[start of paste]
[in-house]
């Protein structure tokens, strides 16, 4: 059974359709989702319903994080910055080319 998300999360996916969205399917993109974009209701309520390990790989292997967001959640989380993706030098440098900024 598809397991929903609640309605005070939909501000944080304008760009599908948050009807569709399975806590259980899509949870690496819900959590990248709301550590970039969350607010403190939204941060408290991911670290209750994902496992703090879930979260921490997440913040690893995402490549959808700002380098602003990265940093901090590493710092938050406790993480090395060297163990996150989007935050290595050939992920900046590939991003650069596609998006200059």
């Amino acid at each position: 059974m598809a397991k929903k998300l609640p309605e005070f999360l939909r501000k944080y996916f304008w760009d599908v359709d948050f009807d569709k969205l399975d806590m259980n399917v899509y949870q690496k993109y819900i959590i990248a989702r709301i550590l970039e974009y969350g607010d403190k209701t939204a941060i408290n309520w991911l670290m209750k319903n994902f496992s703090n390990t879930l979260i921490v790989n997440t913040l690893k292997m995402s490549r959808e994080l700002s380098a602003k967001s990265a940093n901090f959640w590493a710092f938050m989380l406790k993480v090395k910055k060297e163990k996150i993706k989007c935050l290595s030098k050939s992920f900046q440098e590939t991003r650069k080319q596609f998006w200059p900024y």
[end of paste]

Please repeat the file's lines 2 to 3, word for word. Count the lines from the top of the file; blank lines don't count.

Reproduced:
């Protein structure tokens, strides 16, 4: 059974359709989702319903994080910055080319 998300999360996916969205399917993109974009209701309520390990790989292997967001959640989380993706030098440098900024 598809397991929903609640309605005070939909501000944080304008760009599908948050009807569709399975806590259980899509949870690496819900959590990248709301550590970039969350607010403190939204941060408290991911670290209750994902496992703090879930979260921490997440913040690893995402490549959808700002380098602003990265940093901090590493710092938050406790993480090395060297163990996150989007935050290595050939992920900046590939991003650069596609998006200059």
């Amino acid at each position: 059974m598809a397991k929903k998300l609640p309605e005070f999360l939909r501000k944080y996916f304008w760009d599908v359709d948050f009807d569709k969205l399975d806590m259980n399917v899509y949870q690496k993109y819900i959590i990248a989702r709301i550590l970039e974009y969350g607010d403190k209701t939204a941060i408290n309520w991911l670290m209750k319903n994902f496992s703090n390990t879930l979260i921490v790989n997440t913040l690893k292997m995402s490549r959808e994080l700002s380098a602003k967001s990265a940093n901090f959640w590493a710092f938050m989380l406790k993480v090395k910055k060297e163990k996150i993706k989007c935050l290595s030098k050939s992920f900046q440098e590939t991003r650069k080319q596609f998006w200059p900024y």